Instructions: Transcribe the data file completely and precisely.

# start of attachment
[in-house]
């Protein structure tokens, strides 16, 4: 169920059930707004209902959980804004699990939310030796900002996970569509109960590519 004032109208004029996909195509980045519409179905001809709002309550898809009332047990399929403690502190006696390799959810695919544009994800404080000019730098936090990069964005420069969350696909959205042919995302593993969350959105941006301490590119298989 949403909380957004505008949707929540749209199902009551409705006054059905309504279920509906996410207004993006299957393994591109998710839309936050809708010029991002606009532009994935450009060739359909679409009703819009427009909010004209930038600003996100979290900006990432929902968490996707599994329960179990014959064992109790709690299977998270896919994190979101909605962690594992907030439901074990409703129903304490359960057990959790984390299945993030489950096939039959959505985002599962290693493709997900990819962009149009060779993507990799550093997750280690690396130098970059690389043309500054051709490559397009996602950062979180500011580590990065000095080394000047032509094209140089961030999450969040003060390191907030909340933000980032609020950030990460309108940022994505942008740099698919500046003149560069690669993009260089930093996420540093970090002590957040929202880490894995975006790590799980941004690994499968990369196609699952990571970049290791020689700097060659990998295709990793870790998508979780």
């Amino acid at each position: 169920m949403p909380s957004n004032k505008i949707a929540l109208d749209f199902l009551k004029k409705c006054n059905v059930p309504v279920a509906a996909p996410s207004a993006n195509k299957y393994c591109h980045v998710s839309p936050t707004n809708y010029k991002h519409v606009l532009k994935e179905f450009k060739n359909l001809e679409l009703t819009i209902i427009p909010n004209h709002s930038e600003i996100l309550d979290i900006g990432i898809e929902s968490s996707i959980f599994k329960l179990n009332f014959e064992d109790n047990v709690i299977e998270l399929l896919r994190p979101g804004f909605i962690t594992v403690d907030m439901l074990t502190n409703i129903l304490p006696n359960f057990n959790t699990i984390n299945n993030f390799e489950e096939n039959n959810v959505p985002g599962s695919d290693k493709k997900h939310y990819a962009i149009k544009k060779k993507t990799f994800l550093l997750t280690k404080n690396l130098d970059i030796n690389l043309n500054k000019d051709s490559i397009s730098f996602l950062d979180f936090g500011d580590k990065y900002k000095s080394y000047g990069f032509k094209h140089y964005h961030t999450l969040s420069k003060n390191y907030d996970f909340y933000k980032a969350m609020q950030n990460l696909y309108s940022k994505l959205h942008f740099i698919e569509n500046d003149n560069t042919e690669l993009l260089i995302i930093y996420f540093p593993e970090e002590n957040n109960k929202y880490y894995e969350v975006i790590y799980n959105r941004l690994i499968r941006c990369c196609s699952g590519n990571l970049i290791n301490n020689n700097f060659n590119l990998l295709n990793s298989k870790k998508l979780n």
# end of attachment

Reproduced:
[in-house]
């Protein structure tokens, strides 16, 4: 169920059930707004209902959980804004699990939310030796900002996970569509109960590519 004032109208004029996909195509980045519409179905001809709002309550898809009332047990399929403690502190006696390799959810695919544009994800404080000019730098936090990069964005420069969350696909959205042919995302593993969350959105941006301490590119298989 949403909380957004505008949707929540749209199902009551409705006054059905309504279920509906996410207004993006299957393994591109998710839309936050809708010029991002606009532009994935450009060739359909679409009703819009427009909010004209930038600003996100979290900006990432929902968490996707599994329960179990014959064992109790709690299977998270896919994190979101909605962690594992907030439901074990409703129903304490359960057990959790984390299945993030489950096939039959959505985002599962290693493709997900990819962009149009060779993507990799550093997750280690690396130098970059690389043309500054051709490559397009996602950062979180500011580590990065000095080394000047032509094209140089961030999450969040003060390191907030909340933000980032609020950030990460309108940022994505942008740099698919500046003149560069690669993009260089930093996420540093970090002590957040929202880490894995975006790590799980941004690994499968990369196609699952990571970049290791020689700097060659990998295709990793870790998508979780």
């Amino acid at each position: 169920m949403p909380s957004n004032k505008i949707a929540l109208d749209f199902l009551k004029k409705c006054n059905v059930p309504v279920a509906a996909p996410s207004a993006n195509k299957y393994c591109h980045v998710s839309p936050t707004n809708y010029k991002h519409v606009l532009k994935e179905f450009k060739n359909l001809e679409l009703t819009i209902i427009p909010n004209h709002s930038e600003i996100l309550d979290i900006g990432i898809e929902s968490s996707i959980f599994k329960l179990n009332f014959e064992d109790n047990v709690i299977e998270l399929l896919r994190p979101g804004f909605i962690t594992v403690d907030m439901l074990t502190n409703i129903l304490p006696n359960f057990n959790t699990i984390n299945n993030f390799e489950e096939n039959n959810v959505p985002g599962s695919d290693k493709k997900h939310y990819a962009i149009k544009k060779k993507t990799f994800l550093l997750t280690k404080n690396l130098d970059i030796n690389l043309n500054k000019d051709s490559i397009s730098f996602l950062d979180f936090g500011d580590k990065y900002k000095s080394y000047g990069f032509k094209h140089y964005h961030t999450l969040s420069k003060n390191y907030d996970f909340y933000k980032a969350m609020q950030n990460l696909y309108s940022k994505l959205h942008f740099i698919e569509n500046d003149n560069t042919e690669l993009l260089i995302i930093y996420f540093p593993e970090e002590n957040n109960k929202y880490y894995e969350v975006i790590y799980n959105r941004l690994i499968r941006c990369c196609s699952g590519n990571l970049i290791n301490n020689n700097f060659n590119l990998l295709n990793s298989k870790k998508l979780n």